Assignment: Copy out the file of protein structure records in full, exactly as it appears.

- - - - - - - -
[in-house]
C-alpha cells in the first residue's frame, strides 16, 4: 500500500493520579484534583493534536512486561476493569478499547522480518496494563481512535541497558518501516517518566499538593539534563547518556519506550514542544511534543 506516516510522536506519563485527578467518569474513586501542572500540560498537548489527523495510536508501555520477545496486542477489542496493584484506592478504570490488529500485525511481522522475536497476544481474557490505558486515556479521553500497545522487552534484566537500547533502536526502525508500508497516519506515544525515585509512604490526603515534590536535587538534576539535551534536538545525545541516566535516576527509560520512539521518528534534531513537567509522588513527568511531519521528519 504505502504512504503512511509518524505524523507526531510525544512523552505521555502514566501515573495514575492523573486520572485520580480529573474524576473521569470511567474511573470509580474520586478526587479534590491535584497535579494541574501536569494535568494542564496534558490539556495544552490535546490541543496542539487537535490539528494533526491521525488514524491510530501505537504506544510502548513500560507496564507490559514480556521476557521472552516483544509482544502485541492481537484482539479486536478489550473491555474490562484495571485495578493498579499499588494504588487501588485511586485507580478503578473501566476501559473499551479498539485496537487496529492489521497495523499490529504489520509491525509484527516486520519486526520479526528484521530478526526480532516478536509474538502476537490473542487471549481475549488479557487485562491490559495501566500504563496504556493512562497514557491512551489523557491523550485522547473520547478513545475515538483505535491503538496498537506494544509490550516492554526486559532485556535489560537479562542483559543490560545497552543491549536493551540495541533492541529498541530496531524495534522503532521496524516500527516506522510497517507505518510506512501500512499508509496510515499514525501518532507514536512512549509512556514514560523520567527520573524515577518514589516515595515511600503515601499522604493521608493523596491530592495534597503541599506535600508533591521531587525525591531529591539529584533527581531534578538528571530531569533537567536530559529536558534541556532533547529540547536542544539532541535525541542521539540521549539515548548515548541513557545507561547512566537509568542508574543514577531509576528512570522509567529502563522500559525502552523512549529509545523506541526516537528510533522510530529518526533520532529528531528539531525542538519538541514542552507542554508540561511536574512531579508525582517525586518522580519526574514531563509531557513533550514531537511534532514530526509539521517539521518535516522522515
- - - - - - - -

[in-house]
C-alpha cells in the first residue's frame, strides 16, 4: 500500500493520579484534583493534536512486561476493569478499547522480518496494563481512535541497558518501516517518566499538593539534563547518556519506550514542544511534543 506516516510522536506519563485527578467518569474513586501542572500540560498537548489527523495510536508501555520477545496486542477489542496493584484506592478504570490488529500485525511481522522475536497476544481474557490505558486515556479521553500497545522487552534484566537500547533502536526502525508500508497516519506515544525515585509512604490526603515534590536535587538534576539535551534536538545525545541516566535516576527509560520512539521518528534534531513537567509522588513527568511531519521528519 504505502504512504503512511509518524505524523507526531510525544512523552505521555502514566501515573495514575492523573486520572485520580480529573474524576473521569470511567474511573470509580474520586478526587479534590491535584497535579494541574501536569494535568494542564496534558490539556495544552490535546490541543496542539487537535490539528494533526491521525488514524491510530501505537504506544510502548513500560507496564507490559514480556521476557521472552516483544509482544502485541492481537484482539479486536478489550473491555474490562484495571485495578493498579499499588494504588487501588485511586485507580478503578473501566476501559473499551479498539485496537487496529492489521497495523499490529504489520509491525509484527516486520519486526520479526528484521530478526526480532516478536509474538502476537490473542487471549481475549488479557487485562491490559495501566500504563496504556493512562497514557491512551489523557491523550485522547473520547478513545475515538483505535491503538496498537506494544509490550516492554526486559532485556535489560537479562542483559543490560545497552543491549536493551540495541533492541529498541530496531524495534522503532521496524516500527516506522510497517507505518510506512501500512499508509496510515499514525501518532507514536512512549509512556514514560523520567527520573524515577518514589516515595515511600503515601499522604493521608493523596491530592495534597503541599506535600508533591521531587525525591531529591539529584533527581531534578538528571530531569533537567536530559529536558534541556532533547529540547536542544539532541535525541542521539540521549539515548548515548541513557545507561547512566537509568542508574543514577531509576528512570522509567529502563522500559525502552523512549529509545523506541526516537528510533522510530529518526533520532529528531528539531525542538519538541514542552507542554508540561511536574512531579508525582517525586518522580519526574514531563509531557513533550514531537511534532514530526509539521517539521518535516522522515